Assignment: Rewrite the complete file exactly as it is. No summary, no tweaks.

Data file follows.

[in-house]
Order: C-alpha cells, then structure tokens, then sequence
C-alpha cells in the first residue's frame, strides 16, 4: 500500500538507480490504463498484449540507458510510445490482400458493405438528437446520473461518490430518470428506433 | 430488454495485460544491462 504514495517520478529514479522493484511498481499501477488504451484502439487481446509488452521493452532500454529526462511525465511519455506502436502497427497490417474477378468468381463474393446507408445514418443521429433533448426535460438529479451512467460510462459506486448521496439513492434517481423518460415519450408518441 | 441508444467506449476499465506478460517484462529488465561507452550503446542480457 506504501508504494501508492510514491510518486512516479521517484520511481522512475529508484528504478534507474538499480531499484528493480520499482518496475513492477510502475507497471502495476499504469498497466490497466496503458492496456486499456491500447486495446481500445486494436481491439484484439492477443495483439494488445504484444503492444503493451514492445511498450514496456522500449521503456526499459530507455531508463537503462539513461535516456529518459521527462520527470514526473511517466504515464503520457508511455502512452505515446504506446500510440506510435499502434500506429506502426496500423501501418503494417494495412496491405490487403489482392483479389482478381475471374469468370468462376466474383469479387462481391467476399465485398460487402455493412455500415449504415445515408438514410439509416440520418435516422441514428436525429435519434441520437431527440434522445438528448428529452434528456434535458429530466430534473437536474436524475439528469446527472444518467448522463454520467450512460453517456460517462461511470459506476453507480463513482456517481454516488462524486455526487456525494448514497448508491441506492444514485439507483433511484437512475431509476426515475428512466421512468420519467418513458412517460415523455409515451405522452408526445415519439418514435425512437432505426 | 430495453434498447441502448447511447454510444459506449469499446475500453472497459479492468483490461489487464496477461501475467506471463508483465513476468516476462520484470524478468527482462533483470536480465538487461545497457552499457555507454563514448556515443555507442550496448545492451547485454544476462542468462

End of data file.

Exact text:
[in-house]
Order: C-alpha cells, then structure tokens, then sequence
C-alpha cells in the first residue's frame, strides 16, 4: 500500500538507480490504463498484449540507458510510445490482400458493405438528437446520473461518490430518470428506433 | 430488454495485460544491462 504514495517520478529514479522493484511498481499501477488504451484502439487481446509488452521493452532500454529526462511525465511519455506502436502497427497490417474477378468468381463474393446507408445514418443521429433533448426535460438529479451512467460510462459506486448521496439513492434517481423518460415519450408518441 | 441508444467506449476499465506478460517484462529488465561507452550503446542480457 506504501508504494501508492510514491510518486512516479521517484520511481522512475529508484528504478534507474538499480531499484528493480520499482518496475513492477510502475507497471502495476499504469498497466490497466496503458492496456486499456491500447486495446481500445486494436481491439484484439492477443495483439494488445504484444503492444503493451514492445511498450514496456522500449521503456526499459530507455531508463537503462539513461535516456529518459521527462520527470514526473511517466504515464503520457508511455502512452505515446504506446500510440506510435499502434500506429506502426496500423501501418503494417494495412496491405490487403489482392483479389482478381475471374469468370468462376466474383469479387462481391467476399465485398460487402455493412455500415449504415445515408438514410439509416440520418435516422441514428436525429435519434441520437431527440434522445438528448428529452434528456434535458429530466430534473437536474436524475439528469446527472444518467448522463454520467450512460453517456460517462461511470459506476453507480463513482456517481454516488462524486455526487456525494448514497448508491441506492444514485439507483433511484437512475431509476426515475428512466421512468420519467418513458412517460415523455409515451405522452408526445415519439418514435425512437432505426 | 430495453434498447441502448447511447454510444459506449469499446475500453472497459479492468483490461489487464496477461501475467506471463508483465513476468516476462520484470524478468527482462533483470536480465538487461545497457552499457555507454563514448556515443555507442550496448545492451547485454544476462542468462